Detavio Samuels

Detavio Samuels Discusses ‘New Era Of Entertainment’ At Revolt

A new era is underway at Revolt.

It’s no secret that there has been a change at Revolt, but that doesn’t change the mission of the platform. The purpose of the company remains the same with an added feature that has gripped the world and is essentially the future. With the advancement of artificial intelligence, Revolt has reimagined narratives that go in a different direction that make the public think.

Revolt, which celebrated its 10th anniversary in 2023, is looking forward to the next version of REVOLT WORLD again taking place in Atlanta in 2024, the company is not changing its expectations of success.

Revolt CEO Detavio Samuels, who gave BLACK ENTERPRISE a look into the future of Revolt, says the company will introduce new programming, new structure, and better programming.

“What’s not changing is the vision and the mission,” Samuels says. “In other words, our purpose is still the same. We are here to shift the narrative for Black people globally by building the most powerful black storytelling engine on the planet, powered by creators, right? So that hasn’t changed.”

What Samuels describes as “the new era of entertainment” takes place where most people live and breathe—on social media.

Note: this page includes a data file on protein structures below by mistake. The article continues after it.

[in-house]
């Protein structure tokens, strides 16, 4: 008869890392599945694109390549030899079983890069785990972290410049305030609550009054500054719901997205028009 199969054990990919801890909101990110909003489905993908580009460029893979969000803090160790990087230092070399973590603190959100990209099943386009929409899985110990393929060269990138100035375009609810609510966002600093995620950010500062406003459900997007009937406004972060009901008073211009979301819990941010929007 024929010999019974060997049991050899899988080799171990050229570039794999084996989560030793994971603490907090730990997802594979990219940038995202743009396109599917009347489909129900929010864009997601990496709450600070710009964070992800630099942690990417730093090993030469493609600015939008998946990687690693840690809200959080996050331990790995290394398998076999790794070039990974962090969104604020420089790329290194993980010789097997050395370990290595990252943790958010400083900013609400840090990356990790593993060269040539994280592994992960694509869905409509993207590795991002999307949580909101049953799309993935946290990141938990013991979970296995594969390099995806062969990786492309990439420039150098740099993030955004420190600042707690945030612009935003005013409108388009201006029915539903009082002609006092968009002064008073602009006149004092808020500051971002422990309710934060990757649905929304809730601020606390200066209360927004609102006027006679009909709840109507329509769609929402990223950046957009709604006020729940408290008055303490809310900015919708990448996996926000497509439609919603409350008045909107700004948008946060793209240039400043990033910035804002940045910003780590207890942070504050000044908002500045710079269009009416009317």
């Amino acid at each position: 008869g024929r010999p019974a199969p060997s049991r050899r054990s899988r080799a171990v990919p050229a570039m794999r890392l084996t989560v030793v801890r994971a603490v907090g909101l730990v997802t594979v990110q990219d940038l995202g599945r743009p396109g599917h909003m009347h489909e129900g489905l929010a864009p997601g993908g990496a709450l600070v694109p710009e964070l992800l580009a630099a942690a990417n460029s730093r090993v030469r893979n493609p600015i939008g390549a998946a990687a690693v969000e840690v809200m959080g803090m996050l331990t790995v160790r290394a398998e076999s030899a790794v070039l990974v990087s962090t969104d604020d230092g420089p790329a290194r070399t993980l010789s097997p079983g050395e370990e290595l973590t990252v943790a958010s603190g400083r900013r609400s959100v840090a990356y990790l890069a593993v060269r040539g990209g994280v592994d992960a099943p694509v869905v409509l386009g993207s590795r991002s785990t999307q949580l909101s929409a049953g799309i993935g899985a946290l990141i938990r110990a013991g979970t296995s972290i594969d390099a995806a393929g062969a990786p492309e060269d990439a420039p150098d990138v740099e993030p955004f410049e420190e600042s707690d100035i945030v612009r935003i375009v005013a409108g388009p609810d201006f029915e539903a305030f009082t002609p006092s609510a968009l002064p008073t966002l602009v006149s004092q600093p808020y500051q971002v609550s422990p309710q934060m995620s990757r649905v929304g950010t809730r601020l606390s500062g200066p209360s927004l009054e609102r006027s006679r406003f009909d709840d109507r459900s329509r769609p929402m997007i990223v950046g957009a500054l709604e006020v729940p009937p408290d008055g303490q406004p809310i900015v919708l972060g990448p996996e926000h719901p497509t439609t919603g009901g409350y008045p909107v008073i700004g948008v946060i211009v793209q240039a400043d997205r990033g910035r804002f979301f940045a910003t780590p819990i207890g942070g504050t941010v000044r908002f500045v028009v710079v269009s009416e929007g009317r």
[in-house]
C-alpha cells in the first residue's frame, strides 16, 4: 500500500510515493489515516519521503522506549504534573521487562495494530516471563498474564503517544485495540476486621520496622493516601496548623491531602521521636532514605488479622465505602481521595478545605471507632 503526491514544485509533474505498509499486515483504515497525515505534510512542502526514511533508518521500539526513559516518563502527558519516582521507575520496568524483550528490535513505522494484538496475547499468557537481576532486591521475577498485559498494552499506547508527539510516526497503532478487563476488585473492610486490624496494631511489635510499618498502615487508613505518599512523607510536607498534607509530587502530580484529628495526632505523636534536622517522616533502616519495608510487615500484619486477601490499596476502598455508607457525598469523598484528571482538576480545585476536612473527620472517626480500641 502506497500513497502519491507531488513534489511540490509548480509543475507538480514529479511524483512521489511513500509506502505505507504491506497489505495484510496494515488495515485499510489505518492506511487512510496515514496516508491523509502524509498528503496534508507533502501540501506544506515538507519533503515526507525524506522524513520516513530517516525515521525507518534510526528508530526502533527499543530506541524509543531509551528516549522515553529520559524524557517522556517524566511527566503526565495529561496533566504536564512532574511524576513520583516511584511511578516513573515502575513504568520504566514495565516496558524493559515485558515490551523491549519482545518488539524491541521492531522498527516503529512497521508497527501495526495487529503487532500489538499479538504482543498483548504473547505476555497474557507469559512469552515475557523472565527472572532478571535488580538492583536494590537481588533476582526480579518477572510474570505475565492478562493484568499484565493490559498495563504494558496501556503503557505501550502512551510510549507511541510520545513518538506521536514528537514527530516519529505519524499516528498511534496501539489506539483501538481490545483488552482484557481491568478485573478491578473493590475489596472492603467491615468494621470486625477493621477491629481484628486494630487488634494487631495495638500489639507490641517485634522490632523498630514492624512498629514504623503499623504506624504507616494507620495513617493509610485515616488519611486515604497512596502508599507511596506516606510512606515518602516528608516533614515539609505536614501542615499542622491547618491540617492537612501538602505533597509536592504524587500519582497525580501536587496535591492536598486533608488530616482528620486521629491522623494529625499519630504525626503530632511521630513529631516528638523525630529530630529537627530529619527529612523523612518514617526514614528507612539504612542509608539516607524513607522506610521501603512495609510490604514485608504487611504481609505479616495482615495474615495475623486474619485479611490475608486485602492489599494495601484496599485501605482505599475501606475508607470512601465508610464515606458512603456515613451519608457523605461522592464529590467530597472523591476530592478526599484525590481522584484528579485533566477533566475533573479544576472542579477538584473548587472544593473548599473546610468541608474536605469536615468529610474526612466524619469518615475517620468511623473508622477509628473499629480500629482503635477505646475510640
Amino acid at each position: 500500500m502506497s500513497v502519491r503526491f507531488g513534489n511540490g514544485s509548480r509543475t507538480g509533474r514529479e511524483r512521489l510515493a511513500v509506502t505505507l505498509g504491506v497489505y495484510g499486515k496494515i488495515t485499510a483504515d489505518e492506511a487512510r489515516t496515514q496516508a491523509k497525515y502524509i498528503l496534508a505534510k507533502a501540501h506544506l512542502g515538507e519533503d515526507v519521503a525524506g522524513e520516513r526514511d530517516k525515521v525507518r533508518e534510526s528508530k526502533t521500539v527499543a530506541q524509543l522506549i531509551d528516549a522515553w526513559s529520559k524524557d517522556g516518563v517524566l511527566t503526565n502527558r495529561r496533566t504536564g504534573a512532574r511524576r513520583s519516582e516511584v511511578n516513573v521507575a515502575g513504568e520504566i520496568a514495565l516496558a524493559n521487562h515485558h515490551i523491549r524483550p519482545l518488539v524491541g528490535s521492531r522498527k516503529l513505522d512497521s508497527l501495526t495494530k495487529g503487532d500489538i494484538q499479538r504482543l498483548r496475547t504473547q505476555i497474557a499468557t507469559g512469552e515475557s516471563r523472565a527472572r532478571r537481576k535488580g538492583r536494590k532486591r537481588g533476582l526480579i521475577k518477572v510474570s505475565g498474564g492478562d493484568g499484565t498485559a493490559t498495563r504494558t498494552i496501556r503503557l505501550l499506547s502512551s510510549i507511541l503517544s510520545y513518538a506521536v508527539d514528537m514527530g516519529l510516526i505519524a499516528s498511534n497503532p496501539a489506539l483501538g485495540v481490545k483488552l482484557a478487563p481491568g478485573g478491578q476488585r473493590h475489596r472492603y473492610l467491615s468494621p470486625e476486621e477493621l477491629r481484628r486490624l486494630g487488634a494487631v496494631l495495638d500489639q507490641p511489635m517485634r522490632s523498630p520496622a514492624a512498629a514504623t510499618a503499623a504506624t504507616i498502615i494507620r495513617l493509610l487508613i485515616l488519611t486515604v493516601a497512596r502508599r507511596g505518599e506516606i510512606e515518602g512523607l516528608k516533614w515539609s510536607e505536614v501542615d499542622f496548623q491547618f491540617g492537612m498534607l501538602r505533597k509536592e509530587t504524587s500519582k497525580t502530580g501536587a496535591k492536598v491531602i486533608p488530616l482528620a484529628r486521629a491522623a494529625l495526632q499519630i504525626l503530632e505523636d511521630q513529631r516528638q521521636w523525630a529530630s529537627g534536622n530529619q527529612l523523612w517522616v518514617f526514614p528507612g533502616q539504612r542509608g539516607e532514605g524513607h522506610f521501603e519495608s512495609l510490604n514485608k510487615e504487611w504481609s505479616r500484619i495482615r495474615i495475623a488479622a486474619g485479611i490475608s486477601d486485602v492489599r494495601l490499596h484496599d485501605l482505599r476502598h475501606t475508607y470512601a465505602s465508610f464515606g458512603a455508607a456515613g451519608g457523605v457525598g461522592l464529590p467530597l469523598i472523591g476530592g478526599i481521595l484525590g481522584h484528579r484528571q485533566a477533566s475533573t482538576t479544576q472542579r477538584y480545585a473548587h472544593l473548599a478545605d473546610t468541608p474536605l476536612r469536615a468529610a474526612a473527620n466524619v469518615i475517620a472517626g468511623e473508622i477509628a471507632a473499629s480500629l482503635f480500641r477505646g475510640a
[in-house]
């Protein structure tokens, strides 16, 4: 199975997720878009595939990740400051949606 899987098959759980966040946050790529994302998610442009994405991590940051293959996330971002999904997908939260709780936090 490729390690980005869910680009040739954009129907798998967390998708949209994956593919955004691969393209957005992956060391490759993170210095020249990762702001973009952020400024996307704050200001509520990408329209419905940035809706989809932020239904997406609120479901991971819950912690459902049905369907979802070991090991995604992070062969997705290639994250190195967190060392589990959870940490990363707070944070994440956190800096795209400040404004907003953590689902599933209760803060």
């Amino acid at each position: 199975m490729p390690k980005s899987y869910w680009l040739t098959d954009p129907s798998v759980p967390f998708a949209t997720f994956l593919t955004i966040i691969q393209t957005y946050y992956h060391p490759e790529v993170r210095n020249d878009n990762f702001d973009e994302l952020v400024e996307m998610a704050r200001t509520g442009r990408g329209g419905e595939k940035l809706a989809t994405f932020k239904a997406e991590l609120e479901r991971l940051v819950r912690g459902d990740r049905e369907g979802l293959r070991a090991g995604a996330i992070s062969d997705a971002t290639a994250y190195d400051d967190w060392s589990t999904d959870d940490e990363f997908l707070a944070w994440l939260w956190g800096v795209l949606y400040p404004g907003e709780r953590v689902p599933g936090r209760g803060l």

“So what we see is important for media brands in the future is to no longer be singled lane-focused. You can’t just be a cable company. You can’t just be a tech company. You’ve got to meet these people where they are and all of the experiences that they personally choose to consume in.”

As Black History Month ended, Revolt rolled out a campaign that reimagined history, but from the Black perspective—and with the power of A.I.

“I was tired of lying and so when the agency brought me this idea around reimagining or imagining new worlds through the transformer, the power of A.I., I jumped on it,” Samuels says. “It allows us to bring new narratives to our culture, new narratives to our audience, ideas that would have cost millions to do if you went out and produced them. But we can do it in real life for free.

“If people aren’t up on it yet, it’s just basically a retelling of history in general, but from a Black perspective, with us being the ones controlling the narrative, if not the narrative, at least the historical aspects of what’s going on, who came up with the idea for that particular.”

Revolt, Samuels says, is also launching a women’s channel.

“We’ve been building our women’s audience over the last few years. We want to try to super serve them in ways that we don’t see in the marketplace. We want to find and identify entertaining content for Black women, but we also want to create a platform that enables them to lead their own revolution, champion their causes, amplify their voices.”

Along with mentioning particular projects that will delve into the history of important Black moments that the world needs to know about, Samuels wants to bring in creatives and do a “creative residency in-house” for Revolt.

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